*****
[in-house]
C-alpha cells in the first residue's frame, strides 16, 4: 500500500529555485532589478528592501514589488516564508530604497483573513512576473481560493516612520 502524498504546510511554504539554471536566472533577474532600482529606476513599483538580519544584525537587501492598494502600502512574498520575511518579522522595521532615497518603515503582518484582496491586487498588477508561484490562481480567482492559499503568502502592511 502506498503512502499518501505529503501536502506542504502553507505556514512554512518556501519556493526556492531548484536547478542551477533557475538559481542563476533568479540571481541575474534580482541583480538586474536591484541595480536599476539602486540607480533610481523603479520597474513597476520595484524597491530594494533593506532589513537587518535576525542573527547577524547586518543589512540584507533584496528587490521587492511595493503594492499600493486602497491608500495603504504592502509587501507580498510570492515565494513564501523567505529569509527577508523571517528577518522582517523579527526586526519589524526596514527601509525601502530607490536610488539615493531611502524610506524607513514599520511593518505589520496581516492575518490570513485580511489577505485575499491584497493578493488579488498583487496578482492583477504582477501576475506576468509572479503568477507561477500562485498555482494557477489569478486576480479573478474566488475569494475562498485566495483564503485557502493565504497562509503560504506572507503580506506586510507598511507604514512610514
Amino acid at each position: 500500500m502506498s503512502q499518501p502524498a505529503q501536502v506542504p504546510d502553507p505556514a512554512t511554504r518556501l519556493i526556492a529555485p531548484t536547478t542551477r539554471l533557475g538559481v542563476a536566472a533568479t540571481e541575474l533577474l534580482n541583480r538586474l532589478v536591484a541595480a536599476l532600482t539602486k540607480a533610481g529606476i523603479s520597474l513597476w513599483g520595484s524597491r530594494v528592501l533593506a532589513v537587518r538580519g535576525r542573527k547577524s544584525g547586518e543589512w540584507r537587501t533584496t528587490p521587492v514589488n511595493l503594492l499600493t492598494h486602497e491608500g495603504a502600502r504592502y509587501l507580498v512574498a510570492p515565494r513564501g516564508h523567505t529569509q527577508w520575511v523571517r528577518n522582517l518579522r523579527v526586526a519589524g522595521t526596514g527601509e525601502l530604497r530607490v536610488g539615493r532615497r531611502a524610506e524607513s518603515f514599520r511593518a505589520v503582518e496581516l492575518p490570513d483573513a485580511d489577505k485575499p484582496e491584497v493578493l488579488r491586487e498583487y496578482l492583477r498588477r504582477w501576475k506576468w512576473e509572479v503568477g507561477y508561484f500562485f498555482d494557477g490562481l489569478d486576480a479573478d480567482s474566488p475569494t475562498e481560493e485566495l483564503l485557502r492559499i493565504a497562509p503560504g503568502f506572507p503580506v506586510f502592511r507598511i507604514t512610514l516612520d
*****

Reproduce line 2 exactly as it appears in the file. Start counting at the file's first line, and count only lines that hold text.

C-alpha cells in the first residue's frame, strides 16, 4: 500500500529555485532589478528592501514589488516564508530604497483573513512576473481560493516612520 502524498504546510511554504539554471536566472533577474532600482529606476513599483538580519544584525537587501492598494502600502512574498520575511518579522522595521532615497518603515503582518484582496491586487498588477508561484490562481480567482492559499503568502502592511 502506498503512502499518501505529503501536502506542504502553507505556514512554512518556501519556493526556492531548484536547478542551477533557475538559481542563476533568479540571481541575474534580482541583480538586474536591484541595480536599476539602486540607480533610481523603479520597474513597476520595484524597491530594494533593506532589513537587518535576525542573527547577524547586518543589512540584507533584496528587490521587492511595493503594492499600493486602497491608500495603504504592502509587501507580498510570492515565494513564501523567505529569509527577508523571517528577518522582517523579527526586526519589524526596514527601509525601502530607490536610488539615493531611502524610506524607513514599520511593518505589520496581516492575518490570513485580511489577505485575499491584497493578493488579488498583487496578482492583477504582477501576475506576468509572479503568477507561477500562485498555482494557477489569478486576480479573478474566488475569494475562498485566495483564503485557502493565504497562509503560504506572507503580506506586510507598511507604514512610514